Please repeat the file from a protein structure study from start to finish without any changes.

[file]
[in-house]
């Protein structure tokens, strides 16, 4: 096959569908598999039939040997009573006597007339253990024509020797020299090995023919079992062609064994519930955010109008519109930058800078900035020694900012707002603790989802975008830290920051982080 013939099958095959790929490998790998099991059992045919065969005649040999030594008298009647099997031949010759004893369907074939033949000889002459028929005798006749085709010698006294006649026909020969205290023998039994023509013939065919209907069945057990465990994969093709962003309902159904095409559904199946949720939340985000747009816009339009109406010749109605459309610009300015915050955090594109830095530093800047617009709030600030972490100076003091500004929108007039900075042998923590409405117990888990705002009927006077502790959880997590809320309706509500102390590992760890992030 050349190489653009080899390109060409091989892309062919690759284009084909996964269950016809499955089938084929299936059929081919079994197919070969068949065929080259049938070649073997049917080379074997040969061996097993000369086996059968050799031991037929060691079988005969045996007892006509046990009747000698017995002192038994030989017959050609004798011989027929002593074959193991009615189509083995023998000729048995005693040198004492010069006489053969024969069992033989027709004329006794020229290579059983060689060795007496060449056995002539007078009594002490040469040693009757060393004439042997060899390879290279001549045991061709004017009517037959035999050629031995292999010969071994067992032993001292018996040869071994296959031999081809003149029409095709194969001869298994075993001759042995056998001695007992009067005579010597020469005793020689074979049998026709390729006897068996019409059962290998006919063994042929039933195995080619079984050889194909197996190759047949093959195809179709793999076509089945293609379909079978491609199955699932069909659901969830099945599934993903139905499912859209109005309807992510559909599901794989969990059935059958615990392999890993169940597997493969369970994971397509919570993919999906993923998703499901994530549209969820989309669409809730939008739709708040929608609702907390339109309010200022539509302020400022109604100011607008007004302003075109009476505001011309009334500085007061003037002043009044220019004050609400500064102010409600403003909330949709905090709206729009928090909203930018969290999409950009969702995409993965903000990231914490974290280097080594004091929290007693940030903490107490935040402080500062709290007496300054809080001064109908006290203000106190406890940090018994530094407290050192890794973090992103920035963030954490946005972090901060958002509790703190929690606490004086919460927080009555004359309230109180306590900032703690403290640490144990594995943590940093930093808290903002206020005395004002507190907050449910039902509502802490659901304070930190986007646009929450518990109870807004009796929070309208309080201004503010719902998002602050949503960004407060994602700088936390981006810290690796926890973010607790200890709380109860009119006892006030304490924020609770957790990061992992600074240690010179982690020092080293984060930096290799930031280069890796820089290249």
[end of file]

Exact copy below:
[in-house]
């Protein structure tokens, strides 16, 4: 096959569908598999039939040997009573006597007339253990024509020797020299090995023919079992062609064994519930955010109008519109930058800078900035020694900012707002603790989802975008830290920051982080 013939099958095959790929490998790998099991059992045919065969005649040999030594008298009647099997031949010759004893369907074939033949000889002459028929005798006749085709010698006294006649026909020969205290023998039994023509013939065919209907069945057990465990994969093709962003309902159904095409559904199946949720939340985000747009816009339009109406010749109605459309610009300015915050955090594109830095530093800047617009709030600030972490100076003091500004929108007039900075042998923590409405117990888990705002009927006077502790959880997590809320309706509500102390590992760890992030 050349190489653009080899390109060409091989892309062919690759284009084909996964269950016809499955089938084929299936059929081919079994197919070969068949065929080259049938070649073997049917080379074997040969061996097993000369086996059968050799031991037929060691079988005969045996007892006509046990009747000698017995002192038994030989017959050609004798011989027929002593074959193991009615189509083995023998000729048995005693040198004492010069006489053969024969069992033989027709004329006794020229290579059983060689060795007496060449056995002539007078009594002490040469040693009757060393004439042997060899390879290279001549045991061709004017009517037959035999050629031995292999010969071994067992032993001292018996040869071994296959031999081809003149029409095709194969001869298994075993001759042995056998001695007992009067005579010597020469005793020689074979049998026709390729006897068996019409059962290998006919063994042929039933195995080619079984050889194909197996190759047949093959195809179709793999076509089945293609379909079978491609199955699932069909659901969830099945599934993903139905499912859209109005309807992510559909599901794989969990059935059958615990392999890993169940597997493969369970994971397509919570993919999906993923998703499901994530549209969820989309669409809730939008739709708040929608609702907390339109309010200022539509302020400022109604100011607008007004302003075109009476505001011309009334500085007061003037002043009044220019004050609400500064102010409600403003909330949709905090709206729009928090909203930018969290999409950009969702995409993965903000990231914490974290280097080594004091929290007693940030903490107490935040402080500062709290007496300054809080001064109908006290203000106190406890940090018994530094407290050192890794973090992103920035963030954490946005972090901060958002509790703190929690606490004086919460927080009555004359309230109180306590900032703690403290640490144990594995943590940093930093808290903002206020005395004002507190907050449910039902509502802490659901304070930190986007646009929450518990109870807004009796929070309208309080201004503010719902998002602050949503960004407060994602700088936390981006810290690796926890973010607790200890709380109860009119006892006030304490924020609770957790990061992992600074240690010179982690020092080293984060930096290799930031280069890796820089290249």